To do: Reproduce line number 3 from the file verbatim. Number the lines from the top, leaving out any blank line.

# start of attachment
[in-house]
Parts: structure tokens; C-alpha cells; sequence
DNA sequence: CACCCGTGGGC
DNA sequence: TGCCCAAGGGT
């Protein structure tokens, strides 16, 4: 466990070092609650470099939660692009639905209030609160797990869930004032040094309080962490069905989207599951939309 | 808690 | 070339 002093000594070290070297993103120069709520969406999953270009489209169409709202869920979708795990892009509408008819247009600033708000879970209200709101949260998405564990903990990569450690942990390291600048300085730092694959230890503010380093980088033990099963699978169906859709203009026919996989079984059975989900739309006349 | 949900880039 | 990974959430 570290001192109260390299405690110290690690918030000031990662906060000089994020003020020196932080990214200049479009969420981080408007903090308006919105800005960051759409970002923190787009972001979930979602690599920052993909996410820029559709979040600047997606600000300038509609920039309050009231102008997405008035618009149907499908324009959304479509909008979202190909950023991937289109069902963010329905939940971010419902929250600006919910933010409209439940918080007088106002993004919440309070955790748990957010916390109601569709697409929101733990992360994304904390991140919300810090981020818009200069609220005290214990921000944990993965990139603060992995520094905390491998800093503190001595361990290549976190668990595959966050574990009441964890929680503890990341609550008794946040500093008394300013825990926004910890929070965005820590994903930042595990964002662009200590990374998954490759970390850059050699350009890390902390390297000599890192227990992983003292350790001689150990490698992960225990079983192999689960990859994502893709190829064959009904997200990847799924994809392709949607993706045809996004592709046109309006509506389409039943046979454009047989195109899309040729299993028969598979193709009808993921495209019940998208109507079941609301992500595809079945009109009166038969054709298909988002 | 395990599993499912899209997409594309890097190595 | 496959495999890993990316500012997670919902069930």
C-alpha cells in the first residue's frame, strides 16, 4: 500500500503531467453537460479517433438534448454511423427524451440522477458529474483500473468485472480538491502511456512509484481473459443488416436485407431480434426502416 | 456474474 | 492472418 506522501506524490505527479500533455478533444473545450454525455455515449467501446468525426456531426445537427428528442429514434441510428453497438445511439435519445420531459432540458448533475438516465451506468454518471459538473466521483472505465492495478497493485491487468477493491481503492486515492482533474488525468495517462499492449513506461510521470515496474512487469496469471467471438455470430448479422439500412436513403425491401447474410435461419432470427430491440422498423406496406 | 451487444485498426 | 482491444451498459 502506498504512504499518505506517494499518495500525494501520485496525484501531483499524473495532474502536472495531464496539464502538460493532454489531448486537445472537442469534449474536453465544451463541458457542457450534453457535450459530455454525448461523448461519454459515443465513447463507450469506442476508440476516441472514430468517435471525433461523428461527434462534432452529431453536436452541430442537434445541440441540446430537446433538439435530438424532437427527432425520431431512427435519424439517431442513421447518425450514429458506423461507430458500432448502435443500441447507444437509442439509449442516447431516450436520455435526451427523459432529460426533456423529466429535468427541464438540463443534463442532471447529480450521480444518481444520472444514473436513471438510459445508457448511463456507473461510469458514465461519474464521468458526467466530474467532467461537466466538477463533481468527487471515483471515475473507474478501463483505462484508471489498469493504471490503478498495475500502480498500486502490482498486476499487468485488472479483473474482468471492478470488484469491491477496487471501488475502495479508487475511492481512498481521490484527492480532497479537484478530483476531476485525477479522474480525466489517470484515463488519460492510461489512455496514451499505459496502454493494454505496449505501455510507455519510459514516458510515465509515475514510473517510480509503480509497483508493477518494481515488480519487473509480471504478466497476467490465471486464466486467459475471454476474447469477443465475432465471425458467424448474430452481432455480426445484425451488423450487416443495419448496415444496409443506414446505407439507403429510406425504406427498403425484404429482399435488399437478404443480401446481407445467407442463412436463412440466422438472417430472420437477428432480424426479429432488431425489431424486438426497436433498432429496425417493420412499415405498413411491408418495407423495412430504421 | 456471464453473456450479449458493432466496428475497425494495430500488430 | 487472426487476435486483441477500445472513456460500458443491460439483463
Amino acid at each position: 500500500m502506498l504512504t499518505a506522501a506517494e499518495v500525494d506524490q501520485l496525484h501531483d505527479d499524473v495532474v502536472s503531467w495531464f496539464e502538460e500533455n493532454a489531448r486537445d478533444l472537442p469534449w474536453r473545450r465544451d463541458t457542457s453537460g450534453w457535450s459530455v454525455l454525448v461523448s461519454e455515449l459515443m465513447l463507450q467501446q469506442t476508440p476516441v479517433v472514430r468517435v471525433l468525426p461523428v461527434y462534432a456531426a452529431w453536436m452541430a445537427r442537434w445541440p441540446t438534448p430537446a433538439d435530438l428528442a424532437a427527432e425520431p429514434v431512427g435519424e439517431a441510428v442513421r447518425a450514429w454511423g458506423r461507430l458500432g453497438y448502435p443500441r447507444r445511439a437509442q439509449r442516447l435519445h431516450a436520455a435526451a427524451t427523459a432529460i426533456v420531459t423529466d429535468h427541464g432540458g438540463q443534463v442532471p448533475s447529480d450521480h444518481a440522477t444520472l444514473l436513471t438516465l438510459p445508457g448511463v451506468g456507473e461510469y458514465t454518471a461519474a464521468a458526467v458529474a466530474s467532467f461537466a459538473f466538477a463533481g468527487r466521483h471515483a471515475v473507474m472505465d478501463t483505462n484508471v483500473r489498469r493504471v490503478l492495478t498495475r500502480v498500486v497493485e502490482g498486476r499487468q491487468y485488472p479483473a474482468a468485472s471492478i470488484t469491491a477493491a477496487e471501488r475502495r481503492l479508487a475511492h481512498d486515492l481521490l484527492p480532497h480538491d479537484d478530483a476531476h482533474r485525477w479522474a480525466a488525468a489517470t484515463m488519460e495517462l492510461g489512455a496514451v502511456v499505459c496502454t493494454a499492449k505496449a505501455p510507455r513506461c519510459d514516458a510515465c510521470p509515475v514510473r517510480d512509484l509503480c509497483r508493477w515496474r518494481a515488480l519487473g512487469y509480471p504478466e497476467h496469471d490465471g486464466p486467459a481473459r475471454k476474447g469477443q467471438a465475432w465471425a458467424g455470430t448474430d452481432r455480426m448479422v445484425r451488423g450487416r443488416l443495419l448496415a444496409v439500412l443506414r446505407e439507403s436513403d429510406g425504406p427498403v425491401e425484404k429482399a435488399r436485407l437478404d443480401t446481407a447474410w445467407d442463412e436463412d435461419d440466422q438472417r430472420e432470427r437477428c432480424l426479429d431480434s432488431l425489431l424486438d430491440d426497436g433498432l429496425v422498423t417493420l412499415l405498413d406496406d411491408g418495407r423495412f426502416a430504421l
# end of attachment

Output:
DNA sequence: CACCCGTGGGC